Integrated oil skimmer provides Active Oil Removal™

Oil Water Separators with Active Oil RemovalInside the SAS tank, the oily water passes through the media and reaches the surface. At that point, an integrated Model 1H Brill® tube type oil skimmer “actively” removes the oil. The compact 1H features a Free-Floating Collector Tube™, which floats freely on the surface, continuously removing the oil. “Active oil removal” is one of the features that separates Oil Skimmers, Inc. SAS Tanks from traditional oil water separators. To function properly, traditional oil water separators are maintenance intensive in part because they feature manual, or passive means of oil removal, usually by way of a slotted pipe or overflow weir. If not continuously monitored and manually adjusted, these passive methods can cause oil to build up on the surface of the tank. Oil build up leads to a host of issues maintenance and performance issues in a typical oil water separator, including bacteria growth and foul odors. The oil build-up can also crowd the oil water separation chamber which over time can compromise performance of the media and cause the separator to chronically underperform to the extent of allowing oil to escape with the “clean” water effluent. Active Oil Removal is designed to prevent oil build-up to keep the separator running most effectively and efficiently with less maintenance.

Oil successfully separated, stored, and hauled awaySAS Tank oil water separator with integrated oil skimmer and decanter

The SAS Tank designed for this application includes a decanter to remove any water collected with the oil by the Model 1H oil skimmer. Essentially, the oil recovered by the skimmer drains into the SAS Tank’s onboard decanting system. That decanter is designed to ensure that any water collected with the oil gets separated and routed back to the tank. The decanter is an important feature as water-free oil maximizes the value of the waste oil and minimizes the haul away cost. Indeed, post-installation evaluations at the fabrication plant have shown that very little water is present in the separated oil, and this result is consistent across a variety of rain and flood events. The recovered oil is stored on-site in 55-gallon drums, that when filled are picked up and hauled away by a third-party.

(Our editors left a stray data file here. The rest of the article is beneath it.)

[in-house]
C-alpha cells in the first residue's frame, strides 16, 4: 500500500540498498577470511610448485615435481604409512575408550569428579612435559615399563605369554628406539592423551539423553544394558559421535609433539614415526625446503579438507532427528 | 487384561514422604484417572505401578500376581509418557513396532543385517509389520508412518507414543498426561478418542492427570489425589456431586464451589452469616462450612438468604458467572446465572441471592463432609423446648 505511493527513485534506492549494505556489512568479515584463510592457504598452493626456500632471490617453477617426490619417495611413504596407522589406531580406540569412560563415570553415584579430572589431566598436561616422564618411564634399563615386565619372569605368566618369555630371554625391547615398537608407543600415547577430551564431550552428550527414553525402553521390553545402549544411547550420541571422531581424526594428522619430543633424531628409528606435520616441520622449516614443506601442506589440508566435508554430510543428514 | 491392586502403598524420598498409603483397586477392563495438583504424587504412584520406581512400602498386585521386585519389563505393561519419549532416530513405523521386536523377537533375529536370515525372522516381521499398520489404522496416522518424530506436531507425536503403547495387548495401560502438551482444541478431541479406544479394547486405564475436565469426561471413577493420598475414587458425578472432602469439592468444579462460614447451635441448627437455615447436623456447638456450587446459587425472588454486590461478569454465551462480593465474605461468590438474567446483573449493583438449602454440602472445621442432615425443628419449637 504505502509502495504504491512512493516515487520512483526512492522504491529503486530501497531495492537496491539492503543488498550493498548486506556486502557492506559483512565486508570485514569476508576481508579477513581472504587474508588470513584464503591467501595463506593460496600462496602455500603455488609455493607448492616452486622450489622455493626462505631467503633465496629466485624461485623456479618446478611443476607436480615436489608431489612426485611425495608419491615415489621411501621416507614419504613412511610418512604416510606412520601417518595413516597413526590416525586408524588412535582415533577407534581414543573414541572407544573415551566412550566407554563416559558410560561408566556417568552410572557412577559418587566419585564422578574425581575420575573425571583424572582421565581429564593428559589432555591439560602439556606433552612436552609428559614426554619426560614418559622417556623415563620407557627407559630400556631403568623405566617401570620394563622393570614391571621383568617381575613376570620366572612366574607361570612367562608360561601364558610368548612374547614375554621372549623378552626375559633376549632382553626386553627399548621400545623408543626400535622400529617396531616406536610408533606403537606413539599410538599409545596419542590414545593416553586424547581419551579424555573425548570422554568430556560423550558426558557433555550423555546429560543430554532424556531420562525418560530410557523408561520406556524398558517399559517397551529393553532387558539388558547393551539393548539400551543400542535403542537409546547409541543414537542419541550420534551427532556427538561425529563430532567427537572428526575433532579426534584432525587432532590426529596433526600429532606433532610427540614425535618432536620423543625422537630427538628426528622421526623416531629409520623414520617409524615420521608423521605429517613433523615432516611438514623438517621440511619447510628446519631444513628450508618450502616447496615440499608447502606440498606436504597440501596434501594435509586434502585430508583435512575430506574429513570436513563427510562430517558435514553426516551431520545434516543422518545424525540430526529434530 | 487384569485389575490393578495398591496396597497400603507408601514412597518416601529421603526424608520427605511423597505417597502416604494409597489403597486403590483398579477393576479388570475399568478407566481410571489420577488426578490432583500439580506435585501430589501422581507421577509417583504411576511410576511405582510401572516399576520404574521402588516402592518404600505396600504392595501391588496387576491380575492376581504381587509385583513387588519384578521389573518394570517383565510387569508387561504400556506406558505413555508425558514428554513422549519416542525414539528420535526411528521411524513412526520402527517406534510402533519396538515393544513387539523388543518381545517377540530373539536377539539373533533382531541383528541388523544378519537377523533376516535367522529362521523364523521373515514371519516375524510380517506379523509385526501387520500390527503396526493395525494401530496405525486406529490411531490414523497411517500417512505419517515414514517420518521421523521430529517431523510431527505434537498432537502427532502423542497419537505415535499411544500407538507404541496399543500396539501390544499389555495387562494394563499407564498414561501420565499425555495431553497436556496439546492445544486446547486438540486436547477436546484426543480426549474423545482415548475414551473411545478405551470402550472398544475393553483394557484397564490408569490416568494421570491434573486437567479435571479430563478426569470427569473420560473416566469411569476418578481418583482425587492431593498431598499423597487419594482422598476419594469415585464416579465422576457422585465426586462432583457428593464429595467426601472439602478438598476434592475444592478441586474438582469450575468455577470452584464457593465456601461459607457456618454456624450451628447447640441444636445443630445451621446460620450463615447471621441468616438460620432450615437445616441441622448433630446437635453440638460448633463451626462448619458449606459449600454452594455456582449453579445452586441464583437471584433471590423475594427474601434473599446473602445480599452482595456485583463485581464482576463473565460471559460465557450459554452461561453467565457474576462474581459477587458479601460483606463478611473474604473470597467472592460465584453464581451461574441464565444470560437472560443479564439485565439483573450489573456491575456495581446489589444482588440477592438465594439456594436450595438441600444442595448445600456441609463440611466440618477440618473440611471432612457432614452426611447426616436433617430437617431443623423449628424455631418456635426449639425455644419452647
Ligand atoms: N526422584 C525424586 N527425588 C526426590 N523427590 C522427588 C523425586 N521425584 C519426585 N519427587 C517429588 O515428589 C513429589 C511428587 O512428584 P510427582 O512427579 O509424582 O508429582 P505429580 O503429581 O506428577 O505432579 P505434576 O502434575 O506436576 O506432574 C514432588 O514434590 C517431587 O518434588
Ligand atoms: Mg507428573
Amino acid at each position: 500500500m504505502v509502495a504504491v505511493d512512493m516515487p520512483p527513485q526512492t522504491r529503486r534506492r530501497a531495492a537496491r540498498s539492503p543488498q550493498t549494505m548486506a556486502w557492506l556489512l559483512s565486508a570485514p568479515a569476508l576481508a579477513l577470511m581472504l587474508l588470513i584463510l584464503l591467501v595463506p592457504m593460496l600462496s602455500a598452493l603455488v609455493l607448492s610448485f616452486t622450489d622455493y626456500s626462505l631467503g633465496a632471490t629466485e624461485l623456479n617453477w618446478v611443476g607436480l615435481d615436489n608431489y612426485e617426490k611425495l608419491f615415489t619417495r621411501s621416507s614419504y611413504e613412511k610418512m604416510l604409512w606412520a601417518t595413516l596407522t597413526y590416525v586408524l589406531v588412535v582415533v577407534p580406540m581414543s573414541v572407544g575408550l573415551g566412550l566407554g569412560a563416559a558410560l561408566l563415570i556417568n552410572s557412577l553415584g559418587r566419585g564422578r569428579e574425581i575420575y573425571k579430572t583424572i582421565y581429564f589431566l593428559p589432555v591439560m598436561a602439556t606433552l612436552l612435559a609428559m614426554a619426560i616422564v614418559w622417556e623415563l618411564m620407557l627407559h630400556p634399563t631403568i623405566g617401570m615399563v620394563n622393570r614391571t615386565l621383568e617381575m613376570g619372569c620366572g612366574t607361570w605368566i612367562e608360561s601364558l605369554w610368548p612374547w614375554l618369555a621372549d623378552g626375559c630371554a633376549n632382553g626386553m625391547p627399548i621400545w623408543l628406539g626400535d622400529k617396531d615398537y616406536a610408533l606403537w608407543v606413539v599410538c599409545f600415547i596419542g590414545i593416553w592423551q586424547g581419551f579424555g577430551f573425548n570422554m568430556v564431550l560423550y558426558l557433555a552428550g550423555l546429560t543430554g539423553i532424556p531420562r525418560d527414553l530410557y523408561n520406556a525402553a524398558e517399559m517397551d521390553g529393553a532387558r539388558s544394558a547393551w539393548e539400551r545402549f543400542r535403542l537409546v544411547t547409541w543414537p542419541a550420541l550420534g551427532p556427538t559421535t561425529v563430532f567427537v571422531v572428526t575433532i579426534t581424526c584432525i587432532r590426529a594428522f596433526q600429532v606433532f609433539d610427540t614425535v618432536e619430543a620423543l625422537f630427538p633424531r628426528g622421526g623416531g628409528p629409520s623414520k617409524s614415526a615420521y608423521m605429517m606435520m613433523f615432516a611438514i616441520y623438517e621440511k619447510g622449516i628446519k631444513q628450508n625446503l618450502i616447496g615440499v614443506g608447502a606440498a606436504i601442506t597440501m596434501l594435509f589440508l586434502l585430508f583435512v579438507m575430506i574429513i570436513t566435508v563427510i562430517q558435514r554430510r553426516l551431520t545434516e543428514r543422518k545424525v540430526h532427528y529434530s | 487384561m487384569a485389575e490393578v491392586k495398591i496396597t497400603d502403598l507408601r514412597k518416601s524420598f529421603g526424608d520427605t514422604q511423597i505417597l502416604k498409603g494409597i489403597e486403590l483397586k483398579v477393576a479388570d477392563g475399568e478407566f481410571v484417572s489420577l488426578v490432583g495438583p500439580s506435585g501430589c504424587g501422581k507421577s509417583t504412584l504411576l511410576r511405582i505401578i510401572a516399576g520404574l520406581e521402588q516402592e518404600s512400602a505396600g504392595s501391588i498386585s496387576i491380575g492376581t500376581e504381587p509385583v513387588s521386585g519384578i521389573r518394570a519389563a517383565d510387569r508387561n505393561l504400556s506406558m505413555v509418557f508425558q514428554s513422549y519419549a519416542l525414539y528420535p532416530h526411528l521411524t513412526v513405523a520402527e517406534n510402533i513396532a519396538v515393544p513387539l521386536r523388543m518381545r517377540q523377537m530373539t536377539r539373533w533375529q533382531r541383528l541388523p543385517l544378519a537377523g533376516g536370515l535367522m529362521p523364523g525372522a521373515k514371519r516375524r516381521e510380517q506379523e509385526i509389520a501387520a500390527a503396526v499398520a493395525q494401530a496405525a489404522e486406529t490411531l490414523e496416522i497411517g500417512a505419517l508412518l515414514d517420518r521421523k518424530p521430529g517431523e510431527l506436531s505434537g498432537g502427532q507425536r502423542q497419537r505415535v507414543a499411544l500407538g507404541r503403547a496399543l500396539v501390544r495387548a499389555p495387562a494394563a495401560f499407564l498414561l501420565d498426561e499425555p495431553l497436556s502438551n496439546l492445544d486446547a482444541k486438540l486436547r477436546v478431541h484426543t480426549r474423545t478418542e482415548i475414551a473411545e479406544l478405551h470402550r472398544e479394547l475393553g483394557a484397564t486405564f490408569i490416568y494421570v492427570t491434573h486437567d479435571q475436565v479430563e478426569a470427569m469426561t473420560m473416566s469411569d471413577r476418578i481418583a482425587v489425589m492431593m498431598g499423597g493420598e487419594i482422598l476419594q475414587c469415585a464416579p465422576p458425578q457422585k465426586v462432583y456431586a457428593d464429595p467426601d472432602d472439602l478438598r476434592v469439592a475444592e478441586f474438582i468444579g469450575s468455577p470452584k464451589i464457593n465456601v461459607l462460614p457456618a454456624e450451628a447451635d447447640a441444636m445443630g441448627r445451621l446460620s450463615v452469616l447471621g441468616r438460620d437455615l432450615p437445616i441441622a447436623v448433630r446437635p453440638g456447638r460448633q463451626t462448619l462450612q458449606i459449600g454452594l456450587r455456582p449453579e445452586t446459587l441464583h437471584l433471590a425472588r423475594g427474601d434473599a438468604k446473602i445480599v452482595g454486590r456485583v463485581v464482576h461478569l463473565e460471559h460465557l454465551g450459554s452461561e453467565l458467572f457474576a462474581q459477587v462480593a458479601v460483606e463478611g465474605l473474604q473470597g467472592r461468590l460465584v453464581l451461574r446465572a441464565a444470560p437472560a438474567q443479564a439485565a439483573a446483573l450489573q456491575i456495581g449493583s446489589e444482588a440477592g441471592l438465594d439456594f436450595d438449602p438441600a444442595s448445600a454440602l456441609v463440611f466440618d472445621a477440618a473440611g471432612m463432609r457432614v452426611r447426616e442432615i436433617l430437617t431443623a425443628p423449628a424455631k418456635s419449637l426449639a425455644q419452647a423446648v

Doing the right thing, and back to stamping, welding, and assembling

A year after installation, the Oil Skimmers, Inc custom-built SAS Tank continues to keep the metal fabrication plant in compliance with local environmental codes. When storms hit, their pumps move water out of their facility to the Oil Skimmers, Inc. SAS Tank oil water separator which operates 24/7.

“This is the solution we hoped for,” concludes the plant manager. “It's really paid dividends, both for our growing business and the local environment. With the Oil Skimmers, Inc SAS Tank with active oil removal there is zero concern that oil will contaminate the environment.”